Friday, May 12, 2017

International Vaping Laws to Be Aware Of


In addition to its proven and possible health benefits, vaping allows many options that smoking does not. You can decide how much or how little nicotine you want or leave it out completely. There is an endless amount of flavor combinations to suit your mood and taste. And the vaping devices can be customized to suit your style. One of the main benefits that vaping offers that traditional cigarettes do not is more choices of where you can use them. However, when looking at vaping around the world, there may be a few places on the different continents where you must leave your device in its case. In some places, it is not that you can't vape, but there may not be regulations, so the hardware, e-liquids, and/or accessories are not sold in the local stores.

Vaping in South America

Here in the United States, vape products are allowed, but there are laws put into place to prevent selling to minors, even if the e-juice doesn't contain tobacco. Selling from vending machines is forbidden as are free samples. An ID must be supplied by anyone buying a vape product who claims to be between 18 and 27 years of age. Also, in many places the same rules apply for vaping as smoking. So, you will often find that you can't smoke in enclosed public areas, especially restaurants and bars or in open public areas where smoking is banned.

The case in Rio, Brazil is that it is illegal to sell vapes and accessories there. So, if you are there with your vaping device and you want to replace or buy liquid or accessories for it, then you might have to try to get it online.

In Argentina, it’s been illegal to import, sell, or advertise vaping products since 2011. This may be because it would interfere with the country's huge cigarette market. The official statement is that they don't believe there is enough scientific evidence proving that it is safe. Using an e-cigarette however seems to be OK, but it is just not a guarantee that you will be able to find one there.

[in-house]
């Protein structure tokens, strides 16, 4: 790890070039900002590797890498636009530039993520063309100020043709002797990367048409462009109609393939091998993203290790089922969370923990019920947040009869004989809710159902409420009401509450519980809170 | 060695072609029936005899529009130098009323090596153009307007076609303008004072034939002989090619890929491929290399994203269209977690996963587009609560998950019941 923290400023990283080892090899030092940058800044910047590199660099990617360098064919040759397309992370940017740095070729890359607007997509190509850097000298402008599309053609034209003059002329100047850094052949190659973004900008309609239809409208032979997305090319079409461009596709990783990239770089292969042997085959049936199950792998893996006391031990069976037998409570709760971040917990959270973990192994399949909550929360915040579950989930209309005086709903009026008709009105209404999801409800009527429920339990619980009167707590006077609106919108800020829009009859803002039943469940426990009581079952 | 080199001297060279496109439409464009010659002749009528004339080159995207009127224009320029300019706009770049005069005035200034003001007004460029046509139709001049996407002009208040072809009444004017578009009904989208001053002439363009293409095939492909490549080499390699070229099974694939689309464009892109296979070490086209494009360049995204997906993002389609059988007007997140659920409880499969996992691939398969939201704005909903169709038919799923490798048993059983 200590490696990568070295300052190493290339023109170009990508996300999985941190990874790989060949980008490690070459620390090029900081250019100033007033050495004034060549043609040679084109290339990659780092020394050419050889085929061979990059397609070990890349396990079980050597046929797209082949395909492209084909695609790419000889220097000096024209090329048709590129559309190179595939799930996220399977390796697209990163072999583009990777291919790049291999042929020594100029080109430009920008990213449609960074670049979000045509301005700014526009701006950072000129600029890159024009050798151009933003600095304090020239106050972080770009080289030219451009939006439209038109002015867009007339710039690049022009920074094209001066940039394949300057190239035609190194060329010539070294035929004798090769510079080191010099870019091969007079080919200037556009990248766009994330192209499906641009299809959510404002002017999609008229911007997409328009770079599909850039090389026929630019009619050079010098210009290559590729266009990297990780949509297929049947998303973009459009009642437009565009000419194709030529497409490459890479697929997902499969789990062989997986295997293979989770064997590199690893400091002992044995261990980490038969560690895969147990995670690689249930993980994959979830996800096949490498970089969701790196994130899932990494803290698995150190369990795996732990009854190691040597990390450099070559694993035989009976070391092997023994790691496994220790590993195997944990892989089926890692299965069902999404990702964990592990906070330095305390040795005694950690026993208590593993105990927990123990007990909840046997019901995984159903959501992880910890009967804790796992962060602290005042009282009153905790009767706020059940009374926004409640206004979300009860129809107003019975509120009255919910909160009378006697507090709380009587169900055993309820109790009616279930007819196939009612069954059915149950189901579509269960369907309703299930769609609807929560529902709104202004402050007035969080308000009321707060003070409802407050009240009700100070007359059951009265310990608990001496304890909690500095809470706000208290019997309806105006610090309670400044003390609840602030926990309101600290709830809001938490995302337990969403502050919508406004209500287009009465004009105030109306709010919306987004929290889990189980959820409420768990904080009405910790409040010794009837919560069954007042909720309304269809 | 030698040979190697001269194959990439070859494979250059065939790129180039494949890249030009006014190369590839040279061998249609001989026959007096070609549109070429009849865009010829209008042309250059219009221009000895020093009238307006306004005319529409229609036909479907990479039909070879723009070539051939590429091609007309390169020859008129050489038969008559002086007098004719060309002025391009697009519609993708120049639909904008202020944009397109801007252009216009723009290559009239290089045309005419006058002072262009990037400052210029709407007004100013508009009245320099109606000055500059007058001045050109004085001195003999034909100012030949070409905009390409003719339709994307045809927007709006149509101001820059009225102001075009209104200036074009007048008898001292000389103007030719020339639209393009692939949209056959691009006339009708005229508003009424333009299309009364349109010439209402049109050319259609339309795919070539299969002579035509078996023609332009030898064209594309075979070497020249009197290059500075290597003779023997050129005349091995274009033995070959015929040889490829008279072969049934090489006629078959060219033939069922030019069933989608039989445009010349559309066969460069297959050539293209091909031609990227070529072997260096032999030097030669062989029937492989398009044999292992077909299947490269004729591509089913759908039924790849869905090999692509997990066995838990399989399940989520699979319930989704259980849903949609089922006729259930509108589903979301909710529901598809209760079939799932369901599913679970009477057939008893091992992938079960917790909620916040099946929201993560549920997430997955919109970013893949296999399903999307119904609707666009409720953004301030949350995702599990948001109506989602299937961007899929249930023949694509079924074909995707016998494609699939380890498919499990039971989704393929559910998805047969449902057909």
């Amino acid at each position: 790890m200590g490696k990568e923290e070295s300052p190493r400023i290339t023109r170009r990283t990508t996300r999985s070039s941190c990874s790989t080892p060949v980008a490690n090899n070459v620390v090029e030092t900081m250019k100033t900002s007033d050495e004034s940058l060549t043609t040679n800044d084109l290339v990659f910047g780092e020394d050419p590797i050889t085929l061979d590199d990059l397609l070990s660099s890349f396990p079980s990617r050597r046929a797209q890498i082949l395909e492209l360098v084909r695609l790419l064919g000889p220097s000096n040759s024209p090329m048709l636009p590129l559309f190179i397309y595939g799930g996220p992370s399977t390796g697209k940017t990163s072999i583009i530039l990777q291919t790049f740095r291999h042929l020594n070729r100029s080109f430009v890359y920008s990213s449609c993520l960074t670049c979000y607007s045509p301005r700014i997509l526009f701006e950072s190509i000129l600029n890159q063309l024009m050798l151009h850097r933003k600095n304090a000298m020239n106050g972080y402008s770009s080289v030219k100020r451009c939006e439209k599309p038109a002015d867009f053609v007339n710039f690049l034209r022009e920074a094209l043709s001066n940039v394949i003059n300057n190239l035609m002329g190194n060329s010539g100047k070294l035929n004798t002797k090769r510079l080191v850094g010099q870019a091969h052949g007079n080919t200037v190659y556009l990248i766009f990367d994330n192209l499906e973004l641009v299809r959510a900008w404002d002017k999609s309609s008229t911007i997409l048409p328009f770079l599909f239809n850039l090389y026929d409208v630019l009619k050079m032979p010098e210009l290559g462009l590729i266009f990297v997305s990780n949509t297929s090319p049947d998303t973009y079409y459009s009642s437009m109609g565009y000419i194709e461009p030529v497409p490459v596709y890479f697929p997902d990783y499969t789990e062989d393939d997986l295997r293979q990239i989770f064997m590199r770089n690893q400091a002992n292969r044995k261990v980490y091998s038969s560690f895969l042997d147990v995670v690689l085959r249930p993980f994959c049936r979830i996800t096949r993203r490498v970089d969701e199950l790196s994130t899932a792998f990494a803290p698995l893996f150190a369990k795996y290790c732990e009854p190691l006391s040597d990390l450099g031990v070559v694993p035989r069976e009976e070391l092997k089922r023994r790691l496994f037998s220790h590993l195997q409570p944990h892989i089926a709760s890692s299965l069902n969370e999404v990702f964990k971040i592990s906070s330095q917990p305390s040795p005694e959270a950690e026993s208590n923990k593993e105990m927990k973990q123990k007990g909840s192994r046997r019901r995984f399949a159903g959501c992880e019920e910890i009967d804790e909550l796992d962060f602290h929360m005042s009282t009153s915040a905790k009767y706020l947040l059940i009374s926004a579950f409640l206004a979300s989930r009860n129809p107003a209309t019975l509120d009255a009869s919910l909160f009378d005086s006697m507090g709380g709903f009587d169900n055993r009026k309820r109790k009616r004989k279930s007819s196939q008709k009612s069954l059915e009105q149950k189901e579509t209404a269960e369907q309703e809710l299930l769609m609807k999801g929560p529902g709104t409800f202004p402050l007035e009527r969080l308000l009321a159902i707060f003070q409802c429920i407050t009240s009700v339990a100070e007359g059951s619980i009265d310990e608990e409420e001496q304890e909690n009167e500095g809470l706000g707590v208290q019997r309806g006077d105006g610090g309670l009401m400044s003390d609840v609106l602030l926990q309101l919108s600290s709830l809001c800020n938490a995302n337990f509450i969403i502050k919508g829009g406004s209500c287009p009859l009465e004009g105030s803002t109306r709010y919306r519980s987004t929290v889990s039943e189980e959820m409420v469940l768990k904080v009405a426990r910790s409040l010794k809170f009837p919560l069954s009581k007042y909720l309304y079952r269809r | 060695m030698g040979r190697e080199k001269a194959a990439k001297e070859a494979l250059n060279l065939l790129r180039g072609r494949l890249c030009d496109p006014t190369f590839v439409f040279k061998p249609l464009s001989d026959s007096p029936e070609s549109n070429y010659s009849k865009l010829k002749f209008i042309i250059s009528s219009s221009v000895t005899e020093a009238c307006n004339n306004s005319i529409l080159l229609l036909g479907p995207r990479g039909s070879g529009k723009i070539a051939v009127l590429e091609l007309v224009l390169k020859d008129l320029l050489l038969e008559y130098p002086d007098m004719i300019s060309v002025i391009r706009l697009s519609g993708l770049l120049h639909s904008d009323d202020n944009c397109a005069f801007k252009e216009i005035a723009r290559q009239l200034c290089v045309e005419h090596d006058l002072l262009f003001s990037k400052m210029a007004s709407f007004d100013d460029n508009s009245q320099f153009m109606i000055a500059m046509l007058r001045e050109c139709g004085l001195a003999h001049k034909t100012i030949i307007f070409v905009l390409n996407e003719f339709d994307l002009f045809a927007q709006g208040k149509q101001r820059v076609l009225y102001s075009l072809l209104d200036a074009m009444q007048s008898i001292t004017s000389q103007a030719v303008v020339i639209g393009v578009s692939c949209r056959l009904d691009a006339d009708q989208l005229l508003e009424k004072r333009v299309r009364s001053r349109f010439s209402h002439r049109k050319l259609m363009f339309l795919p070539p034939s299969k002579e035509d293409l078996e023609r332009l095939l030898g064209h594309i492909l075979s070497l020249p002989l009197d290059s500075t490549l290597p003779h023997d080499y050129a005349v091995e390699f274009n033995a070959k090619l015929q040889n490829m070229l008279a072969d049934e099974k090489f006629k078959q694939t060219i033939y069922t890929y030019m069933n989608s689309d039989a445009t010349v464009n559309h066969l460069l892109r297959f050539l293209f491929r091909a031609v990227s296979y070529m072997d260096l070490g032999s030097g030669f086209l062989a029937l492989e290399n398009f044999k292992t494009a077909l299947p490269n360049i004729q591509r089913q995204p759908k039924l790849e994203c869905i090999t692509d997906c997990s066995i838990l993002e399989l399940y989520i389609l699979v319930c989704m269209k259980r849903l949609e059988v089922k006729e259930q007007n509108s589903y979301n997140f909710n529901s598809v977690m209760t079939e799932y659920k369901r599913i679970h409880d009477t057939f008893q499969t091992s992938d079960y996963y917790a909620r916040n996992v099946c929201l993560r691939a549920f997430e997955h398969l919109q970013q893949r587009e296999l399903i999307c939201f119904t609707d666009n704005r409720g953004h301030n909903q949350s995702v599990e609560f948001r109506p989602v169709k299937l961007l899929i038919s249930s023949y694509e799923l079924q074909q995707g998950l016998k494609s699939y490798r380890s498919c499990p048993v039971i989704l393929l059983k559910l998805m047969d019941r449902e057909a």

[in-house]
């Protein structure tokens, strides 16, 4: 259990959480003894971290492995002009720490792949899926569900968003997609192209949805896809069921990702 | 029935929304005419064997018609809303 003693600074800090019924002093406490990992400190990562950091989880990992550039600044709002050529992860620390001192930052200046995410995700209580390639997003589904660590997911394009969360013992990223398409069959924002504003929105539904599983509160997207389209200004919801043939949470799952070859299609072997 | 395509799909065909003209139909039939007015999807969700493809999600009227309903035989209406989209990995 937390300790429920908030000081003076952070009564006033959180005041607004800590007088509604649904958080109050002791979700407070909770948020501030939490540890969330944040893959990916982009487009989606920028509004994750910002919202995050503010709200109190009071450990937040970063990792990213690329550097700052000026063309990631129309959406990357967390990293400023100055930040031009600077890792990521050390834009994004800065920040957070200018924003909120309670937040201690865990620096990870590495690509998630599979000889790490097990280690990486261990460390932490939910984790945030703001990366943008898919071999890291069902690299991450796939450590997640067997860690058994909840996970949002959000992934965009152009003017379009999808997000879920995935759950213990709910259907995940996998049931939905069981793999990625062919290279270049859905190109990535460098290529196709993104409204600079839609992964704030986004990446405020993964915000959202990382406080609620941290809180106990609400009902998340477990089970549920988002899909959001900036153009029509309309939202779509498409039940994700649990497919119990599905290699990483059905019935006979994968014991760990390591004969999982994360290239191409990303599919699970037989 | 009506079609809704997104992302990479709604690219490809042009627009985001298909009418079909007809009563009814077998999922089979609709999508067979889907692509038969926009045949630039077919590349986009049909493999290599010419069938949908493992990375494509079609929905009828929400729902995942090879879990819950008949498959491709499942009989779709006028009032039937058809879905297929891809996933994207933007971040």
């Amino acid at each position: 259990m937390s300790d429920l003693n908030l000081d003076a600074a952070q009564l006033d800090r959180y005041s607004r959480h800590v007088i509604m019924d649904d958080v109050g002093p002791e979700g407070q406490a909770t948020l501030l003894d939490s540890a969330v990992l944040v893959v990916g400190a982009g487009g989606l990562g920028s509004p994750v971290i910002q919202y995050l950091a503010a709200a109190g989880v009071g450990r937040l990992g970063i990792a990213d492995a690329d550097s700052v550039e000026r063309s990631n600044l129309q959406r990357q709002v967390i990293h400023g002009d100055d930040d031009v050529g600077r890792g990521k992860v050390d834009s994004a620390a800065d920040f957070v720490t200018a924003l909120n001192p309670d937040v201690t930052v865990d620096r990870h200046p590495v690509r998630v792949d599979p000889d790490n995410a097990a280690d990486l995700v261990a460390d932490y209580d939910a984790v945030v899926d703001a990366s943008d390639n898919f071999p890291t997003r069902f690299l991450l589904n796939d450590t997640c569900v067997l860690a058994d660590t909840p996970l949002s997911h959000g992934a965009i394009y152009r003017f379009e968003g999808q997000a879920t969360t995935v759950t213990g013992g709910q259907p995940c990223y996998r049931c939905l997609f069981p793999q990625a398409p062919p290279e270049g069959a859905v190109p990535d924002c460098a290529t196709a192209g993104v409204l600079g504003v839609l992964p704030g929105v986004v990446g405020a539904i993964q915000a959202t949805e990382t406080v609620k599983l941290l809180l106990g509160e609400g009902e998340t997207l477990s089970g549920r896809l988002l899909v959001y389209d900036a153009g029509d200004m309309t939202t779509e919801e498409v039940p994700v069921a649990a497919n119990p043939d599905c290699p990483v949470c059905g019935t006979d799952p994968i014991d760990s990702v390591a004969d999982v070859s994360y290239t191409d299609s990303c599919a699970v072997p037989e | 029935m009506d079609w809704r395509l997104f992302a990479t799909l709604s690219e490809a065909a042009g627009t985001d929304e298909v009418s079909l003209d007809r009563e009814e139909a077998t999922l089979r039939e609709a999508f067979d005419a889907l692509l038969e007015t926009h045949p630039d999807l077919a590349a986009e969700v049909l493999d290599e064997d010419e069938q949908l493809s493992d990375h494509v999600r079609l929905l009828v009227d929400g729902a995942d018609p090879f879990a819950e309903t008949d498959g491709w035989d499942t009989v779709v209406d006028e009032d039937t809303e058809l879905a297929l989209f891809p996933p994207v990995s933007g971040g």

In Bolivia, it is unclear whether vaping is not allowed or if it just can't be marketed, so bring your own supply if you cannot go without it, and hope for the best.

Vaping in Africa

In Africa, it is largely unclear whether vaping is legal in some countries. In Kenya, they are legal, and in Zimbabwe it is legal.

In South Africa, vaping is all the rage with more people quitting smoking and turning to vaping. Non-nicotine vaping is encouraged over using an e-cig containing nicotine, which is officially not allowed. You can still buy them, but at your own risk of course. In Egypt, e-cigs are banned, but vaping is not.

Vaping in Australia

Australia allows vaping as well as the buying and selling of the products and accessories, so long as no nicotine is involved. However, you can still order e-liquids online and have them delivered to you there. Officially, it has been announced that the ban on e-cigs will continue in 2017. The opinions of health experts are divided on this, however. Some say that vaping could lead to cigarette smoking, and others think it is a good way to quit smoking. This has been proven by the thousands of ex-smokers who turned to vaping to help them quit.

Vaping in Europe

In Europe it is legal to vape, but there are clear guidelines in place. These laws came into effect or began being more heavily upheld as of May 2017. Nicotine liquids over 20mg or L in strength will be banned unless you get it by prescription as will refill bottles containing more than 10ml. The prices on vaping products have gone up or will go up in cost, and this could lead to more people being reluctant to switch to vaping and saving their health.